My first draft of the first book, Homesick Herbie, was a realistic account of two siblings helping a little Yorkshire terrier adjust to his first over-night stay at a boarding kennel. I had bits of humor in that draft and the editor asked for more; she encouraged me to push beyond the boundaries of reality and bring more over-the-top humor to the script. So I re-wrote the whole story to match the new comedic tone and turned the main character, eight-year-old Alfie, into an underdog who’s always in competition with his “top dog” twin sister. I based their ever-competitive spirit on the dynamics of wolves in packs—dominant versus submissive (information gleaned in part from the excellent book, The Dog Listener, by Jan Fennell, which links dog behavior to wolf behavior). No matter how hard Alfie tries to become an alpha (top) dog in his pack (family), his sister usually triumphs. Of course this dynamic lent itself to much more humor. (As Garrison Keillor says, “Humor belongs to the losers.”) After I turned Alfie into an underdog, the stories became much easier and more fun to write. I named the twins Alfie (as in Alpha) Wolfe and Alfreeda Wolfe for an added sprinkling of comedy. And I gave their father the job of wolf researcher. He’s often gone on long trips to study wolves in the wild, which Alfie bemoans; Alfie really misses his father, which parallels the little terrier, Herbie, missing his owner. Also, I named the twins’ mother Winifred Wolfe. I considered the word “win” within “Winifred.” As much as the twins vie for top-dog status, of course their mother is truly the one in charge at Hound Hotel. How did you select the breeds of dogs that come to visit the Hound Hotel? I spent many weeks researching dog breeds and dog-boarding websites/facilities. Choosing four breeds (one per book) wasn’t easy because there are so many great ones! These were my criteria: a breed that young kids could safely play with; a loveable breed; a bit of a troublemaker. Trouble = entertainment.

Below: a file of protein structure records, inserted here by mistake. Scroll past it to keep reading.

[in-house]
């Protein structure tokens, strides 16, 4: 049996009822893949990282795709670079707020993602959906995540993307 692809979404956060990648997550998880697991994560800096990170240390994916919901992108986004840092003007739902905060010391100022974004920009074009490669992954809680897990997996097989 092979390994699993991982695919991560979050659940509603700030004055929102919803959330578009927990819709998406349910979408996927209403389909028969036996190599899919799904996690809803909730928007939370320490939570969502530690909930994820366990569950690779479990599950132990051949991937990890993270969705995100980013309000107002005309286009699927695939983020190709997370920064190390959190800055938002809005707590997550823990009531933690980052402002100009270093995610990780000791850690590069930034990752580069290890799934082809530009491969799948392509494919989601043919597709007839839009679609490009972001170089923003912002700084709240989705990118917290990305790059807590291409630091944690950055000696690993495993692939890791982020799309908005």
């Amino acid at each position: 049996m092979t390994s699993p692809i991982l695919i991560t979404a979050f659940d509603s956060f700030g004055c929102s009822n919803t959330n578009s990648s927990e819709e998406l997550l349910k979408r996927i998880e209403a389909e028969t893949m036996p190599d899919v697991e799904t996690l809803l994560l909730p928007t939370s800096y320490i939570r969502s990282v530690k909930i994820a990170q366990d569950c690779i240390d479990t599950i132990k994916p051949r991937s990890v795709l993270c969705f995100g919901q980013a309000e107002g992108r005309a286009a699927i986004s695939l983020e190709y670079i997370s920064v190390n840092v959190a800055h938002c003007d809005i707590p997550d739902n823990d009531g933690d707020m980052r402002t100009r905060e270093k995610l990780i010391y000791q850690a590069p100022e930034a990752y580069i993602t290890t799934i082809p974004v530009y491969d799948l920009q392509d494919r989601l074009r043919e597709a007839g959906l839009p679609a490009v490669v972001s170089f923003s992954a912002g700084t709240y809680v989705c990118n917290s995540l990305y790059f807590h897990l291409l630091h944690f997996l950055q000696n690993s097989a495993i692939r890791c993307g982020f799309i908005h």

Do you have your own dog?